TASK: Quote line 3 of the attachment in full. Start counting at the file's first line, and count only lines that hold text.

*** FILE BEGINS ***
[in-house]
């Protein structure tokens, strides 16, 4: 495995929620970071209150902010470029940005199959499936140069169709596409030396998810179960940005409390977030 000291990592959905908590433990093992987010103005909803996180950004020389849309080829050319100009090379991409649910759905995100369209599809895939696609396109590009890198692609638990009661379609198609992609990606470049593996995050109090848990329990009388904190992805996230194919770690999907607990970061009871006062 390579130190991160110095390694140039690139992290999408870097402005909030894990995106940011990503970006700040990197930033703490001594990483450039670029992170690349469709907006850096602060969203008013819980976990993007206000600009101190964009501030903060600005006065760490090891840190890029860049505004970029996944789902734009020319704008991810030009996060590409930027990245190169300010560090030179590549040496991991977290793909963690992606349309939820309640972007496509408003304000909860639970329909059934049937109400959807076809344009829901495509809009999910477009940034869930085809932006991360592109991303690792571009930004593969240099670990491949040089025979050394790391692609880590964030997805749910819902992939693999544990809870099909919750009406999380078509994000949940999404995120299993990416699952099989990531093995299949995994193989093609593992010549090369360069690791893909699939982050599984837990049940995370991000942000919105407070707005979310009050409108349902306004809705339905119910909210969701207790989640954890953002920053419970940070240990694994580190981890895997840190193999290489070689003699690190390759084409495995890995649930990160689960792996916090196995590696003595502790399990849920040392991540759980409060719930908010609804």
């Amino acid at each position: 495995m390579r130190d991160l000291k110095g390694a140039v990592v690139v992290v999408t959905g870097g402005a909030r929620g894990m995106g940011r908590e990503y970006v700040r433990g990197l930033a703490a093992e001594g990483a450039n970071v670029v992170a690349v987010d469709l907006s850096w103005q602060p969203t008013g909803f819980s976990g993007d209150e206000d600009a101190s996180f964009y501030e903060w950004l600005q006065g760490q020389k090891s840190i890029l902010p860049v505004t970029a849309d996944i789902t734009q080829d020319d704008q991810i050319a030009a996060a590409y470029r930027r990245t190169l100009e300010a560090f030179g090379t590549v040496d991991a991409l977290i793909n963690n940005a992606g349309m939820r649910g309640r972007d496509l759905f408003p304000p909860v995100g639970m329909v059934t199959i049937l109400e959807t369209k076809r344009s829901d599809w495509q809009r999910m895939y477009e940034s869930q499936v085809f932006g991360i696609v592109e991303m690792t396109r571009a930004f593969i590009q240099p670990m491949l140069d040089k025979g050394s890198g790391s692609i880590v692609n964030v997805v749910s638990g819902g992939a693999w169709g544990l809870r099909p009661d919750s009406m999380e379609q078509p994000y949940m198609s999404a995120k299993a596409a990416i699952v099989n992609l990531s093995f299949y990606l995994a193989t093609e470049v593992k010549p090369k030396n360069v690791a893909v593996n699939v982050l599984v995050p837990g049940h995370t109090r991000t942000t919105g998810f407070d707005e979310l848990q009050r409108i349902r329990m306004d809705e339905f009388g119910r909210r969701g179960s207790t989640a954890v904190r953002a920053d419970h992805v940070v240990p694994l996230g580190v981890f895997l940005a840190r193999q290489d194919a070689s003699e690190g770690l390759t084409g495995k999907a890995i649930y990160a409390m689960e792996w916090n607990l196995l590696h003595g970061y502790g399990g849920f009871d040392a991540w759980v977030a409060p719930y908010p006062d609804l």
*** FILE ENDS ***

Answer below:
């Amino acid at each position: 495995m390579r130190d991160l000291k110095g390694a140039v990592v690139v992290v999408t959905g870097g402005a909030r929620g894990m995106g940011r908590e990503y970006v700040r433990g990197l930033a703490a093992e001594g990483a450039n970071v670029v992170a690349v987010d469709l907006s850096w103005q602060p969203t008013g909803f819980s976990g993007d209150e206000d600009a101190s996180f964009y501030e903060w950004l600005q006065g760490q020389k090891s840190i890029l902010p860049v505004t970029a849309d996944i789902t734009q080829d020319d704008q991810i050319a030009a996060a590409y470029r930027r990245t190169l100009e300010a560090f030179g090379t590549v040496d991991a991409l977290i793909n963690n940005a992606g349309m939820r649910g309640r972007d496509l759905f408003p304000p909860v995100g639970m329909v059934t199959i049937l109400e959807t369209k076809r344009s829901d599809w495509q809009r999910m895939y477009e940034s869930q499936v085809f932006g991360i696609v592109e991303m690792t396109r571009a930004f593969i590009q240099p670990m491949l140069d040089k025979g050394s890198g790391s692609i880590v692609n964030v997805v749910s638990g819902g992939a693999w169709g544990l809870r099909p009661d919750s009406m999380e379609q078509p994000y949940m198609s999404a995120k299993a596409a990416i699952v099989n992609l990531s093995f299949y990606l995994a193989t093609e470049v593992k010549p090369k030396n360069v690791a893909v593996n699939v982050l599984v995050p837990g049940h995370t109090r991000t942000t919105g998810f407070d707005e979310l848990q009050r409108i349902r329990m306004d809705e339905f009388g119910r909210r969701g179960s207790t989640a954890v904190r953002a920053d419970h992805v940070v240990p694994l996230g580190v981890f895997l940005a840190r193999q290489d194919a070689s003699e690190g770690l390759t084409g495995k999907a890995i649930y990160a409390m689960e792996w916090n607990l196995l590696h003595g970061y502790g399990g849920f009871d040392a991540w759980v977030a409060p719930y908010p006062d609804l």